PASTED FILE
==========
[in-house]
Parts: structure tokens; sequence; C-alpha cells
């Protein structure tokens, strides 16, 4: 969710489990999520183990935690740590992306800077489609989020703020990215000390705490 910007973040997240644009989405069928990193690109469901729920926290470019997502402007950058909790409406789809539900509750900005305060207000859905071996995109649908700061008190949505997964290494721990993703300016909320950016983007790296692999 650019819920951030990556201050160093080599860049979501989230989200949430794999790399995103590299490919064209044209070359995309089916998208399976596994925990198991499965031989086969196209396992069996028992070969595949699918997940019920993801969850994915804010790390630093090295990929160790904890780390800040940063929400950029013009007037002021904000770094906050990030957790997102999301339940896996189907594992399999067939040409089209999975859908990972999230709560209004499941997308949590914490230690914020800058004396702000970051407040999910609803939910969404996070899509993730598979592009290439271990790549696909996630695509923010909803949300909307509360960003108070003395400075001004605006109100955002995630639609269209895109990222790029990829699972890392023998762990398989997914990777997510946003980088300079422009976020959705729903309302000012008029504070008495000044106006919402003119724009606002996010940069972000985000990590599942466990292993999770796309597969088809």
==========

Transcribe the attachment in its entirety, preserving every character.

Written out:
[in-house]
Parts: structure tokens; sequence; C-alpha cells
């Protein structure tokens, strides 16, 4: 969710489990999520183990935690740590992306800077489609989020703020990215000390705490 910007973040997240644009989405069928990193690109469901729920926290470019997502402007950058909790409406789809539900509750900005305060207000859905071996995109649908700061008190949505997964290494721990993703300016909320950016983007790296692999 650019819920951030990556201050160093080599860049979501989230989200949430794999790399995103590299490919064209044209070359995309089916998208399976596994925990198991499965031989086969196209396992069996028992070969595949699918997940019920993801969850994915804010790390630093090295990929160790904890780390800040940063929400950029013009007037002021904000770094906050990030957790997102999301339940896996189907594992399999067939040409089209999975859908990972999230709560209004499941997308949590914490230690914020800058004396702000970051407040999910609803939910969404996070899509993730598979592009290439271990790549696909996630695509923010909803949300909307509360960003108070003395400075001004605006109100955002995630639609269209895109990222790029990829699972890392023998762990398989997914990777997510946003980088300079422009976020959705729903309302000012008029504070008495000044106006919402003119724009606002996010940069972000985000990590599942466990292993999770796309597969088809």